fall on(to) (someone or something)(redirected from falling onto)
fall on(to) (someone or something)
1. To drop onto someone or something. Aw man, that picture fell on the floor, and the frame broke. Tommy slipped off the branch of the tree and fell onto his brother below.
2. To strike or attack someone or something. We advanced and fell onto the enemy troops. Jacob fell on the man with a series of blows to his face.
3. To experience something. When I lost my job, I really fell on hard times financially.
4. To become someone's task or responsibility. My husband's been away all week, so all of the household chores have fallen onto me.
5. To unexpectedly find or realize something. Once I stopped obsessing about the problem, I was able to fall on a solution right away.
6. To occur on a particular day or date. (In this usage, only "fall on" can be used.) Easter falls on the 12th of April this year. The final exam fell right on my birthday, so I wasn't exactly able to spend the whole day celebrating.
7. To be received with some reaction, especially one of disinterest, dismissal, or inaction. (Usually used in the phrase "fall on(to) deaf ears," or something similar.) They hold their protest outside the facility every weekend, even though they know their words are likely falling onto deaf ears. I could tell our presentation was falling on disinterested eyes.
See also: fall
Farlex Dictionary of Idioms. © 2015 Farlex, Inc, all rights reserved.
fall (up)on someone or something
1. to collapse on top of someone or something. (Upon is formal and less commonly used than on.) The bridge fell upon a boat passing beneath it. A small branch fell on Jerry as he passed beneath the tree.
2. to attack someone or something. The cat fell upon the mouse and killed it. The children fell on the birthday cake and ate it all.
fall (up)on someone
[for a task] to become the duty of someone. The task of telling Mother about the broken vase fell upon Jane. The job of cleaning up the spill fell upon Tom.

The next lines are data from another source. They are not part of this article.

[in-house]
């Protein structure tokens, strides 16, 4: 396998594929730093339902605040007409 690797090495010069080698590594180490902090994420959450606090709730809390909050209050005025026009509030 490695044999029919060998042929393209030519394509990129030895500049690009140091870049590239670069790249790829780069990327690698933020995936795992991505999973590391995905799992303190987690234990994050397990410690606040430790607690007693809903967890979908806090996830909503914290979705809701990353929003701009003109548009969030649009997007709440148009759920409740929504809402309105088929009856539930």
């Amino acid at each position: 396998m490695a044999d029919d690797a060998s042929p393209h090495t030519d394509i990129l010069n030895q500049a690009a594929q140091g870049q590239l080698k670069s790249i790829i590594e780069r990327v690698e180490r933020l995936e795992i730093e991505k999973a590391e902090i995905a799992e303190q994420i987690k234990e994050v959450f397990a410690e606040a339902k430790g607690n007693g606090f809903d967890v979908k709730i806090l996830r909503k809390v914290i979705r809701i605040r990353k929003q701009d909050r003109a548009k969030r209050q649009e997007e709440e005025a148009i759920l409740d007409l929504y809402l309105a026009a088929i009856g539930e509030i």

fall on(to) someone or something
to collapse toward or onto someone or something. The fence fell onto the car, denting it severely. The branch fell on David.
McGraw-Hill Dictionary of American Idioms and Phrasal Verbs. © 2002 by The McGraw-Hill Companies, Inc.
Also, fall upon.
1. Attack suddenly and viciously, as in They fell on the guards and overpowered them. [c. 1400]
2. Meet with, encounter, as in They fell on hard times. [Late 1500s]
3. Find by chance, discover, as in We fell upon the idea last Saturday night. [Mid-1600s]
4. Be the responsibility or duty of someone, as in It fell on Clara to support the entire family. [Mid-1800s] Also see the subsequent idioms beginning with fall on.
The American Heritage® Dictionary of Idioms by Christine Ammer. Copyright © 2003, 1997 by The Christine Ammer 1992 Trust. Published by Houghton Mifflin Harcourt Publishing Company. All rights reserved.
fall onor fall upon
1. To drop or descend from one location to a lower one: My coat got dirty when it fell on the muddy floor. The leaves fell upon the ground underneath the tree.
2. To occur at some particular point in time: My birthday falls on a Thursday this year. Their anniversary falls upon a Saturday this year.
3. To be passed on to someone, especially as a responsibility or burden: It falls on me now to maintain order here. It fell upon the president to solve the crisis.
4. To attack or beset someone or something suddenly and intensely: Insurgent forces fell on the unlucky patrol. A massive hurricane fell upon the coastal town.
5. To experience or enter into something, especially a negative state of affairs: The stockbrokers made a lot of money for a while, but fell on hard times during the recession. After he lost his job, he fell upon a difficult period.
The American Heritage® Dictionary of Phrasal Verbs. Copyright © 2005 by Houghton Mifflin Harcourt Publishing Company. Published by Houghton Mifflin Harcourt Publishing Company. All rights reserved.